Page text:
Meet Maui’s Newest Largest Private Landowner

Alexander & Baldwin Offload Sizable Maui Portfolio

Ever since Alexander and Baldwin (A&B) decided to shut down their sugar cane operations a 2016, 41,000 acres of land has been in limbo with no clear indication of its future purpose. The decision to cease operations ended a 150 year industry, much of which is credited with making Hawaii what it is today.

Last week, that all changed when A&B announced they decided to offload their 41,000 across and sell it to Mahi Pono, a joint venture between a California agriculture group and a foreign investment manager. The deal makes Mahi Pono, the largest private landowner in all of Maui.

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Most of the green in the middle ground is what is now the former sugar cane land, picture courtesy of Dom Marino

The $262 million deal is seen as the key of Maui’s agriculture future and is aimed at increasing local food production.

A&B said Mahi Pono has a farming plan for the land that includes “cultivating a broad range of food crops for local consumption and export, including coffee, various fruit and vegetable crops.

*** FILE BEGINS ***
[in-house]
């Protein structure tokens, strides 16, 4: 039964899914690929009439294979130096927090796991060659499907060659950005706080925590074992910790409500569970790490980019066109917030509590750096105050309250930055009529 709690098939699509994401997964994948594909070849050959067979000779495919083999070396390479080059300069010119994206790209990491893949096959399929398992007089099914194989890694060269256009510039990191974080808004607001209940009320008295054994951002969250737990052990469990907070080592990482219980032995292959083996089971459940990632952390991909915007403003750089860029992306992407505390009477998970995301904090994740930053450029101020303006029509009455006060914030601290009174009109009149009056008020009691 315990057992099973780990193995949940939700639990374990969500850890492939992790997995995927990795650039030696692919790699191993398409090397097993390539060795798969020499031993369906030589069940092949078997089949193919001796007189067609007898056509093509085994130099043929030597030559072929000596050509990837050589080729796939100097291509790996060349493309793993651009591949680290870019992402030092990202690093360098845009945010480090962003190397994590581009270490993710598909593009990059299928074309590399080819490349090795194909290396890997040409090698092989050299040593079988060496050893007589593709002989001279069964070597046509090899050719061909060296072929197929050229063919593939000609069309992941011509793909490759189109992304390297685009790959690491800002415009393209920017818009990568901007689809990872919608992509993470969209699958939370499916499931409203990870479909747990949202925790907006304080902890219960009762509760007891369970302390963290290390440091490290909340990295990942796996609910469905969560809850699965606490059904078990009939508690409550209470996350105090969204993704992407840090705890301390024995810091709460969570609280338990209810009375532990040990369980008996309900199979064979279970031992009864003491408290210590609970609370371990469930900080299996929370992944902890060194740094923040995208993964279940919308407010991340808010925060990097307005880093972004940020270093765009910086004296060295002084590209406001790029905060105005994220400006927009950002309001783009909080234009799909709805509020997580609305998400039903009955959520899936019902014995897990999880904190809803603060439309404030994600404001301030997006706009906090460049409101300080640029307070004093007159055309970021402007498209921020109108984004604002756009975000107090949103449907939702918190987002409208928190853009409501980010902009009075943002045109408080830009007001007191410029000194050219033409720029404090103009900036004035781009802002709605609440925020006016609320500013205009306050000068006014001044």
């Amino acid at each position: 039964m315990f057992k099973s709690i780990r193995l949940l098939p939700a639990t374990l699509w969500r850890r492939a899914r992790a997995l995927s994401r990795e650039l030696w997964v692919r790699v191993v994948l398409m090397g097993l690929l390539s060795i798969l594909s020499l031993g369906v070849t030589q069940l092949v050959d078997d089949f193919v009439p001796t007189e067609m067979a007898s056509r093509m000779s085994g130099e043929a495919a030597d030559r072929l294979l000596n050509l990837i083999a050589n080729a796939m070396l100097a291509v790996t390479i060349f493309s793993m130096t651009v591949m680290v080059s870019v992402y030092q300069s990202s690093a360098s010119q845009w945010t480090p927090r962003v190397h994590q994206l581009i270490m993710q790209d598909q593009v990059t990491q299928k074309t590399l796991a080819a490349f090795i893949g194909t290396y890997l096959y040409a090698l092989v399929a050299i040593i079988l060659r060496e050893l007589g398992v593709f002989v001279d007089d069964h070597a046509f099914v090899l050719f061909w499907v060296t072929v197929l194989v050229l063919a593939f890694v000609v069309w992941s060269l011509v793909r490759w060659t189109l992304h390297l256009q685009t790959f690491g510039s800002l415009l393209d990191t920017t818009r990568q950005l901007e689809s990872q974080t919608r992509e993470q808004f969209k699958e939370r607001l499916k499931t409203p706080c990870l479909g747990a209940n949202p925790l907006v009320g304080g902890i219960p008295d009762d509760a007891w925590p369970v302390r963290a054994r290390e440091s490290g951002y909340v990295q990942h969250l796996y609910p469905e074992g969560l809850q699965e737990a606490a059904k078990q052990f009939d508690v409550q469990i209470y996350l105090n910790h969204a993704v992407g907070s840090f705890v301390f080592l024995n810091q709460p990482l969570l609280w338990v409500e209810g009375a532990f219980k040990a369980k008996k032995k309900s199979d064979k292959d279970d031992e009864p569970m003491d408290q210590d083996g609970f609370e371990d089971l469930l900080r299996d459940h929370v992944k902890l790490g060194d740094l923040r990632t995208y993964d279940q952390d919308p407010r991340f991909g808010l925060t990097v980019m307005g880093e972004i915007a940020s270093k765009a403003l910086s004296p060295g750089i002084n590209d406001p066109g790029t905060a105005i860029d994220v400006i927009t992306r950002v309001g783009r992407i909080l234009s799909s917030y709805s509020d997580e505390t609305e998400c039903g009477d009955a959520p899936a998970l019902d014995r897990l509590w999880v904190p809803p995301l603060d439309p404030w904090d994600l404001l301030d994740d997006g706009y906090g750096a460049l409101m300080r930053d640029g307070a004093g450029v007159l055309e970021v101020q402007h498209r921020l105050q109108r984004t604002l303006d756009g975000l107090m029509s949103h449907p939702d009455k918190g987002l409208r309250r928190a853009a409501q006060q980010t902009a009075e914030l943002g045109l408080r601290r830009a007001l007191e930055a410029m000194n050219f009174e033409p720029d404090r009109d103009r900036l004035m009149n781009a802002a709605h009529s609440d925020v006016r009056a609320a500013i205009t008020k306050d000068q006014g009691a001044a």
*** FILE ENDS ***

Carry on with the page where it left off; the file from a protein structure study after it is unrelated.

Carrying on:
The deal also included an agreement for A&B to include A&B’s grass-fed cattle project at Kulolio Ranch and Central Maui Feedstocks in the sale. However, A&B chose the right to retain about 6,000 acres of agricultural lands, including Paia and Puunene Mills.

Chris Benjamin, A&B President and CEO stated, “I think this is one of the most important developments for agriculture for Hawaii in a very long time these are some of the most fertile lands ins the island and yet they are sitting fallow. And rather than a single mono crop of sugar which we used to grow now they will be growing a variety of crops that will meet a variety of food needs for Hawaii.”

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Throwback to the old sugar cane burning days

The Maui and Hawaii community have met the decision with vary degrees of acceptance.

A&B has received plenty of criticism over the years from East Maui taro growers, Native Hawaiian practitioners and conservation groups for diverting water from East Maui streams to irrigate crop lands.

While many of state officials like Governor David Ige see it is a major positive, “With Alexander & Baldwin’s long tradition of stewardship and Mahi Pono’s investment, which is needed to cultivate new crops and preserve the environment, this partnership will ensure Central Maui stays green for the long term,” Ige said, in a news release.

Whether Mahi Pono will be a success and win over the Maui community, only time will tell and their true intentions be revealed.

Contact a Maui Real Estate Specialist

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Anthony@DanoSayles.com

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